November 18, 2020
London, England, UK
A. ZVEREV/D. Schwartzman
6-3, 4-6, 6-3
THE MODERATOR: Questions, please.
Q. It's very quiet where you are. Not a lot of human interaction. Sometimes when it's like that, all you have is your own thoughts in your head. Given the situation with you personally, how have you dealt with that this week?
ALEXANDER ZVEREV: Well, the same way I have been dealing with it the last few weeks now. Nothing's changing. I think I have said enough about that.
I'm here to play tennis, and I did my job today. I've got to do it again on Friday.
Q. You took some risk in the second set when you were up one break. I don't know if you got somehow distracted. But apart from that, what do you think about Djokovic and Pospisil coming back from PTPA to ATP in a way, even if they haven't left the PTPA completely? They will stay in both associations as far as I understood.
ALEXANDER ZVEREV: I don't quite know what you mean, to be honest. What do you mean, "came back, left"?
Q. They said that, you know, they had quit the ATP, the position that they had, Djokovic and Pospisil, and now they are saying that they want to join again the ATP. I don't know if you knew it or...
THE MODERATOR: I think you mean the player council. Not the ATP.
ALEXANDER ZVEREV: I'm not in the player council, so I don't quite know what's going on there.
Q. A question about Australia. Now that you'll all be flying out a little bit later than you thought you would, do you think it's very important that you get to play warmup events before the Australian Open, even if that means pushing the start date back by a week or two?
ALEXANDER ZVEREV: Yeah, I think, yeah. First few matches, especially for me, are quite scrappy in the year. So I would love to play maybe, yeah, one event, two events, maybe ATP Cup before that.
But, you know, credit to Tennis Australia and to Craig Tiley. I think they are doing the best they can. I think the Australian government is being very cautious about it, because they have no cases actually in Australia. They have, what, 13 cases or something like that. I read that somewhere. So they want to keep it that way.
Obviously if 3,000 people for the tennis all of a sudden arrive in Australia, there will be cases. There is no doubt about it. I think if 3,000 people are tested, there are going to be a few cases that are positive.
So, yeah, they are very cautious about it. But, yeah, we'll see if the Australian Open will happen. I'm looking forward to it. I would love to play.
Q. The other day you answer me that if you play as against Medvedev you couldn't win any game in the group. Did you feel today that you improved your game?
ALEXANDER ZVEREV: Yeah, a lot. I feel like I played a lot better. But I think this is also a process for me. You know, I didn't practice that much.
After Paris I still had a little bit of an injury. I need to get used to it, and I hope that every match will be better. I hope on Friday will be even better, because that's what I need against Novak.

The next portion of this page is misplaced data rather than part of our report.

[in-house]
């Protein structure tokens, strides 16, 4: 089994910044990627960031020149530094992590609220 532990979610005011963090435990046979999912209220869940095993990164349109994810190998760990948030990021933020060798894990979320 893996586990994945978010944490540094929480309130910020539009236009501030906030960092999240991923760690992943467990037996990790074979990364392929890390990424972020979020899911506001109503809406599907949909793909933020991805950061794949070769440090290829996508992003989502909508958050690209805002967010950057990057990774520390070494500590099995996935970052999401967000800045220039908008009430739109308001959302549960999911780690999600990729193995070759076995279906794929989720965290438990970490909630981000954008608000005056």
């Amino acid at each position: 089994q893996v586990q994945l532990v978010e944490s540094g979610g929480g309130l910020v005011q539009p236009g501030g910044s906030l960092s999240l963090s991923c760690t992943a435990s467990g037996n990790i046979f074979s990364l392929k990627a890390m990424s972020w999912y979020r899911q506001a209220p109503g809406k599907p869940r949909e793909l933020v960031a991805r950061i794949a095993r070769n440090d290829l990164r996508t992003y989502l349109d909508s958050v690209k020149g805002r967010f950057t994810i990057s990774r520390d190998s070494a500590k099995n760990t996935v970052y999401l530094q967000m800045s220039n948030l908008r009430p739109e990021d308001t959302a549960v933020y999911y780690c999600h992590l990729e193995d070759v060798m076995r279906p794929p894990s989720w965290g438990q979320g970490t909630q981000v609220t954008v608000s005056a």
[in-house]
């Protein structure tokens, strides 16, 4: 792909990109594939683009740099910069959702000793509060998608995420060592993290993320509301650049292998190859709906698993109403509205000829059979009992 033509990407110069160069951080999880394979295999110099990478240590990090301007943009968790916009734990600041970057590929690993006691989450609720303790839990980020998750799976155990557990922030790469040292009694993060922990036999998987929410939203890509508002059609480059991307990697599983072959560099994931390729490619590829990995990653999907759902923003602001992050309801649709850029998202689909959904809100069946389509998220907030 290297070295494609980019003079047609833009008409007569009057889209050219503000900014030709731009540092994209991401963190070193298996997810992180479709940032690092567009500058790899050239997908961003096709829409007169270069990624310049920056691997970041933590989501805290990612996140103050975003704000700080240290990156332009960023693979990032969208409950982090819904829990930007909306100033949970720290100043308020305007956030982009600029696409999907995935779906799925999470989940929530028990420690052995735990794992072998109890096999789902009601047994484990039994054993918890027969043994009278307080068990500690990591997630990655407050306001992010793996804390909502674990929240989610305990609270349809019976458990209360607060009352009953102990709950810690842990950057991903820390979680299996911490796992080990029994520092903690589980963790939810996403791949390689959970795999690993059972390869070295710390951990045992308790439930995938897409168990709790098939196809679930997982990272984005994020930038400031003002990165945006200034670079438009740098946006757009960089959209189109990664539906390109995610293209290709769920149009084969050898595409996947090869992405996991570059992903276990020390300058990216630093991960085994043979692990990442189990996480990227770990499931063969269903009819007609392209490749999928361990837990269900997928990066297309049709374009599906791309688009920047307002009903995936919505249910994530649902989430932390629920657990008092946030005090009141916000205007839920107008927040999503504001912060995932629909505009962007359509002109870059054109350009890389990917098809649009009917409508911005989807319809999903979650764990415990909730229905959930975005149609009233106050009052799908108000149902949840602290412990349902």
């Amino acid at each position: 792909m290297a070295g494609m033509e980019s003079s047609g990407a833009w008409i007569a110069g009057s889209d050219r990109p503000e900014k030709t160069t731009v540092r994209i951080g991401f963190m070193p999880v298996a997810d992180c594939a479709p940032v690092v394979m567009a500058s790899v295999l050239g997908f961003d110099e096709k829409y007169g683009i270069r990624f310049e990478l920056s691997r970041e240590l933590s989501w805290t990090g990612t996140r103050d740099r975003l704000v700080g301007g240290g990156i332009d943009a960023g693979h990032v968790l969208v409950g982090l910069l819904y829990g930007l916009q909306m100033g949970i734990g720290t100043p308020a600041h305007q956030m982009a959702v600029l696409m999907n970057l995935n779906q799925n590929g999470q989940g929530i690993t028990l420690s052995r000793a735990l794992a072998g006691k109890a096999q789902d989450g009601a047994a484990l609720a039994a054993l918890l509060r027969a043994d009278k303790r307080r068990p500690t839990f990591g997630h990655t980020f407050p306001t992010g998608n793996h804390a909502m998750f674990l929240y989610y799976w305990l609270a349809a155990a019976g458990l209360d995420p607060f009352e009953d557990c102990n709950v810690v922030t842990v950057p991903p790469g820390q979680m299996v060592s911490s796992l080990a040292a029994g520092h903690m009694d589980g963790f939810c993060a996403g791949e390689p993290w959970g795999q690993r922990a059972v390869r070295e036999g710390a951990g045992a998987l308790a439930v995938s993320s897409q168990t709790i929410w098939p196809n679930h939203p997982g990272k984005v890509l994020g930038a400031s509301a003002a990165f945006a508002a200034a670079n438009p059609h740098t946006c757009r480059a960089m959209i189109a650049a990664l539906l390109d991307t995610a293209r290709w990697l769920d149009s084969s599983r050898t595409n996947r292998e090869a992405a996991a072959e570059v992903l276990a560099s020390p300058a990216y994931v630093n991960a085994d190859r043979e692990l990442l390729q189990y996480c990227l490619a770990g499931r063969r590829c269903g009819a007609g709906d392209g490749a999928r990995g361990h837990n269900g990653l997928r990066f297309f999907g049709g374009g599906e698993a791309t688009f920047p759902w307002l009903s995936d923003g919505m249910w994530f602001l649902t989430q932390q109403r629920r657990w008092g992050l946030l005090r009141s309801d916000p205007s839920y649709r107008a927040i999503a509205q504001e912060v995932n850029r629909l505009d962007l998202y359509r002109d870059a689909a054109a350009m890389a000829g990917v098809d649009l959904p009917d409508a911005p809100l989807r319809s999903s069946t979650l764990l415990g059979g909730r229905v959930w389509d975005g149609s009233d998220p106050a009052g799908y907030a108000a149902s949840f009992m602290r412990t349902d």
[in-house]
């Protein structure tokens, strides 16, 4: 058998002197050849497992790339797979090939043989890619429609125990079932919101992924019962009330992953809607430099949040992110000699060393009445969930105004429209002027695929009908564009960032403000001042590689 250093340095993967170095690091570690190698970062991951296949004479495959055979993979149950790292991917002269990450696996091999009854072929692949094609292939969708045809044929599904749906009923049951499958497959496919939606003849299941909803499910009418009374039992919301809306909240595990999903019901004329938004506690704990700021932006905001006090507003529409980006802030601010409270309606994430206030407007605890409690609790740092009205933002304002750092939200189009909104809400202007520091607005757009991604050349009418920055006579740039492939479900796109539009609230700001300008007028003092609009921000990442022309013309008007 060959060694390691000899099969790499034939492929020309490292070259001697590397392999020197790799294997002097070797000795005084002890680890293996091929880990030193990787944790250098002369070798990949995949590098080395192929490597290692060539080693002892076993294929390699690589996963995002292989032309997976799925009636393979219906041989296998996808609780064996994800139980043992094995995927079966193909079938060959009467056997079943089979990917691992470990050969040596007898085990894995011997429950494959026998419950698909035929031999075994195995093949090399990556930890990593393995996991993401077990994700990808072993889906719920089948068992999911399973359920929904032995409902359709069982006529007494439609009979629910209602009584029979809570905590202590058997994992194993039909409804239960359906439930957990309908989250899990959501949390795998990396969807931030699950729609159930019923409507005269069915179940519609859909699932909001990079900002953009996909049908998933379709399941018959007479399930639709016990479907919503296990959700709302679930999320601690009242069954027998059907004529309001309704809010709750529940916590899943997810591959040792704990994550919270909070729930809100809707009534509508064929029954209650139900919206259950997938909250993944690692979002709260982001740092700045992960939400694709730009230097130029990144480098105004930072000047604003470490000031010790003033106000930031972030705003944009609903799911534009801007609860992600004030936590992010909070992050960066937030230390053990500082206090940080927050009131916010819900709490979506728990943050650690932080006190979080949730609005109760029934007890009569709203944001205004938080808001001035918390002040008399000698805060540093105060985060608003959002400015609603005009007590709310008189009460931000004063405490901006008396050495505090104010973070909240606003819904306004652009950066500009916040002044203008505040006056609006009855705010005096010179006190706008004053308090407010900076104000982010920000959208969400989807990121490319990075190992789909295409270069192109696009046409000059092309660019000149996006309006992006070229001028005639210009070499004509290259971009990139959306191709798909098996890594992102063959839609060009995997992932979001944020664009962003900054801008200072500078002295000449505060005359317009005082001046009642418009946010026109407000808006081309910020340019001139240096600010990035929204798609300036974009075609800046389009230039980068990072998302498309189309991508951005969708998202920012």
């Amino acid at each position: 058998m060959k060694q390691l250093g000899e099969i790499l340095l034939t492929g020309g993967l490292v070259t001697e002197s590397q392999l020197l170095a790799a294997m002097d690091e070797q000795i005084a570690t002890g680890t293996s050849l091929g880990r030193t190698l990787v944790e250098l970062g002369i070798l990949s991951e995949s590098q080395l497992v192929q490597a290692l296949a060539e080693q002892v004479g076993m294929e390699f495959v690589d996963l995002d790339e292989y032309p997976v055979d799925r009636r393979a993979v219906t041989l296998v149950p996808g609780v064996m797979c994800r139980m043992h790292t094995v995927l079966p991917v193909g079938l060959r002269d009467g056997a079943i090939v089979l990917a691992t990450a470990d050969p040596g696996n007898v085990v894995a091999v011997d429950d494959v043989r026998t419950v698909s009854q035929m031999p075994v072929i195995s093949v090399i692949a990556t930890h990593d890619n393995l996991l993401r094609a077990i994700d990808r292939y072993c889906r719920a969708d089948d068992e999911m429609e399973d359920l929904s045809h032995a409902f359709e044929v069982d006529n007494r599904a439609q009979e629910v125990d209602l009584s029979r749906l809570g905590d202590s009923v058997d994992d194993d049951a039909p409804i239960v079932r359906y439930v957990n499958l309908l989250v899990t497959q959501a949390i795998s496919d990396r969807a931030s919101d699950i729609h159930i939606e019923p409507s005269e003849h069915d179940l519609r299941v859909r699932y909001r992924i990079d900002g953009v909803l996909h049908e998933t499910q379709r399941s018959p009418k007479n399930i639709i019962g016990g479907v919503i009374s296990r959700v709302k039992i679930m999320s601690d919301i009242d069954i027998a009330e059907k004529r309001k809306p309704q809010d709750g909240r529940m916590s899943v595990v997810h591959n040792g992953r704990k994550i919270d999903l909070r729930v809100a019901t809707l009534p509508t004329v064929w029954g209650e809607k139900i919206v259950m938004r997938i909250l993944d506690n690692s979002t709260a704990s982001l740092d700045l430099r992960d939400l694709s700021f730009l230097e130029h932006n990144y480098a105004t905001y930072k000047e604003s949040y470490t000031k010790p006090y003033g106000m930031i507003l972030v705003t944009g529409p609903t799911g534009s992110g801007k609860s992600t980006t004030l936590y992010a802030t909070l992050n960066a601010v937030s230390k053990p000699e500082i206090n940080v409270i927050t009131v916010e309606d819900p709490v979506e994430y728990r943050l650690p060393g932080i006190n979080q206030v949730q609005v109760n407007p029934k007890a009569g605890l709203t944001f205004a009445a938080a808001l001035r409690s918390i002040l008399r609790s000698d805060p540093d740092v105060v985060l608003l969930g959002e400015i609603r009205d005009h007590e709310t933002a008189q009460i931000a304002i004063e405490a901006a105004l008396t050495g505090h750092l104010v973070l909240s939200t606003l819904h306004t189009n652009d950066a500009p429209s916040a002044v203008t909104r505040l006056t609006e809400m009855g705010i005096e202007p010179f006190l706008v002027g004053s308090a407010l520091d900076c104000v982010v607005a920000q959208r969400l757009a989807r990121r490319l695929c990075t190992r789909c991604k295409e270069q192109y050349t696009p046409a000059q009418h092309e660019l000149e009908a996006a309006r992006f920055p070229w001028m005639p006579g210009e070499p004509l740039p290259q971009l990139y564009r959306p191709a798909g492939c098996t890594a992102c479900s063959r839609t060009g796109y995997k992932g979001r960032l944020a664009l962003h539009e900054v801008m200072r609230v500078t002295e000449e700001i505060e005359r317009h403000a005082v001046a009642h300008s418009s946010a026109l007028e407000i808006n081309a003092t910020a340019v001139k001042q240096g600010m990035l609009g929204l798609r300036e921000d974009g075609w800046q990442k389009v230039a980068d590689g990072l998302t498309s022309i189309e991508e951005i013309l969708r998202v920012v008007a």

Q. Back on Australia, if the situation is that players cannot arrive in Australia until January 1, they have to quarantine for 14 days and they can't even go outside to practice, do you think is it realistic to start the Australian Open...
ALEXANDER ZVEREV: I don't think that's an option, to be honest. I think we talked about it. I think if that is the case, we will be able to practice. We won't be able to play tournaments, but I think we will be able to practice.
Because if we can't even practice for 14 days and we have to go out to play the Australian Open, it's a lottery. I mean, you can basically flip a coin who wins.
Q. On Australia again, if it's the case that you're allowed to practice but not play tournaments, do you think the ideal solution would be that the Australian Open is pushed back a week or two?
ALEXANDER ZVEREV: Look, there is a lot more to it than just what I think. I think there is a lot more politics to it. I think that tournaments after the Australian Open, the European swing will be affected. I think a lot of other things are affected by it.
I hope we do find a way to be able to play one or two weeks before the Australian Open. But in general, I just hope the Australian Open happens, because right now everything is so unsure that we don't know. Australia is definitely one of my favorite slams, and I would love to go there next year.
Q. A fairly general question. You have been on tour obviously quite a few years now. What's the most challenging part of tennis for you now? Is it the physical side of tennis, training, actual technique of shots, or is it a mental challenge?
ALEXANDER ZVEREV: I mean, for me, I think the long season. When we have a regular season we play 11 months. By the end of it, especially for the European tour which is indoors, which is rather cold, you don't see the daylight that much, that can be a little bit challenging mentally.
But, you know, all in all, tennis is such a sport that you have to be able to do everything well. You have to have the perfect technique to hit tennis balls. You have to be physically very strong to last five sets. You have to be mentally strong because there is always going to be up-and-downs in a tennis match, so I think it's an all-around sport.
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